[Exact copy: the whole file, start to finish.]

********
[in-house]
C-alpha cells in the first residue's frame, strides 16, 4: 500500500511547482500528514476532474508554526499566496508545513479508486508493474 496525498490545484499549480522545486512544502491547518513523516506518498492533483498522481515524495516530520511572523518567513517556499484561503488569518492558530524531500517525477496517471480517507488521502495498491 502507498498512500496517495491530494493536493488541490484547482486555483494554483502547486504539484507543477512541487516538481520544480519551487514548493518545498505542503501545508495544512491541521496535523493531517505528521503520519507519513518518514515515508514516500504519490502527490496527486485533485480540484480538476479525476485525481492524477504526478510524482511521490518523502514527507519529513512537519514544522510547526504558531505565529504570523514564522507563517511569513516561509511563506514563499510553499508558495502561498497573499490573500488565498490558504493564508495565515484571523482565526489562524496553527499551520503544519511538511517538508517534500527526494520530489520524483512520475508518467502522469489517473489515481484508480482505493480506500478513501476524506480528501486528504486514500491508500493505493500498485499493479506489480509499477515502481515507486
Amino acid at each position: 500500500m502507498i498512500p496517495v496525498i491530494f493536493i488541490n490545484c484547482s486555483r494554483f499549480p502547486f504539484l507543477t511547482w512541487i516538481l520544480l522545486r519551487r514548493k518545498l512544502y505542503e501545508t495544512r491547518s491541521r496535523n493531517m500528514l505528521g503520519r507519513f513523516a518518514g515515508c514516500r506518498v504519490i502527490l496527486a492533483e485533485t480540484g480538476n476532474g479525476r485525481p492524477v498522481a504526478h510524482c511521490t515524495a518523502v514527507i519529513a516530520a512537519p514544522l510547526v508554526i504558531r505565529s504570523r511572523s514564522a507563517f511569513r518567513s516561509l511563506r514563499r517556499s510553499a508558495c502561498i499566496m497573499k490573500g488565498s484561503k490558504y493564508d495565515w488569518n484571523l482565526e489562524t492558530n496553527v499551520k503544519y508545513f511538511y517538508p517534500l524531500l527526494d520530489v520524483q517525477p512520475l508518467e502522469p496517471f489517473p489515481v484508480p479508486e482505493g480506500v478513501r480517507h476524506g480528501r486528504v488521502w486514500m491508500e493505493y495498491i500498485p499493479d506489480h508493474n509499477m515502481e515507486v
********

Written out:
[in-house]
C-alpha cells in the first residue's frame, strides 16, 4: 500500500511547482500528514476532474508554526499566496508545513479508486508493474 496525498490545484499549480522545486512544502491547518513523516506518498492533483498522481515524495516530520511572523518567513517556499484561503488569518492558530524531500517525477496517471480517507488521502495498491 502507498498512500496517495491530494493536493488541490484547482486555483494554483502547486504539484507543477512541487516538481520544480519551487514548493518545498505542503501545508495544512491541521496535523493531517505528521503520519507519513518518514515515508514516500504519490502527490496527486485533485480540484480538476479525476485525481492524477504526478510524482511521490518523502514527507519529513512537519514544522510547526504558531505565529504570523514564522507563517511569513516561509511563506514563499510553499508558495502561498497573499490573500488565498490558504493564508495565515484571523482565526489562524496553527499551520503544519511538511517538508517534500527526494520530489520524483512520475508518467502522469489517473489515481484508480482505493480506500478513501476524506480528501486528504486514500491508500493505493500498485499493479506489480509499477515502481515507486
Amino acid at each position: 500500500m502507498i498512500p496517495v496525498i491530494f493536493i488541490n490545484c484547482s486555483r494554483f499549480p502547486f504539484l507543477t511547482w512541487i516538481l520544480l522545486r519551487r514548493k518545498l512544502y505542503e501545508t495544512r491547518s491541521r496535523n493531517m500528514l505528521g503520519r507519513f513523516a518518514g515515508c514516500r506518498v504519490i502527490l496527486a492533483e485533485t480540484g480538476n476532474g479525476r485525481p492524477v498522481a504526478h510524482c511521490t515524495a518523502v514527507i519529513a516530520a512537519p514544522l510547526v508554526i504558531r505565529s504570523r511572523s514564522a507563517f511569513r518567513s516561509l511563506r514563499r517556499s510553499a508558495c502561498i499566496m497573499k490573500g488565498s484561503k490558504y493564508d495565515w488569518n484571523l482565526e489562524t492558530n496553527v499551520k503544519y508545513f511538511y517538508p517534500l524531500l527526494d520530489v520524483q517525477p512520475l508518467e502522469p496517471f489517473p489515481v484508480p479508486e482505493g480506500v478513501r480517507h476524506g480528501r486528504v488521502w486514500m491508500e493505493y495498491i500498485p499493479d506489480h508493474n509499477m515502481e515507486v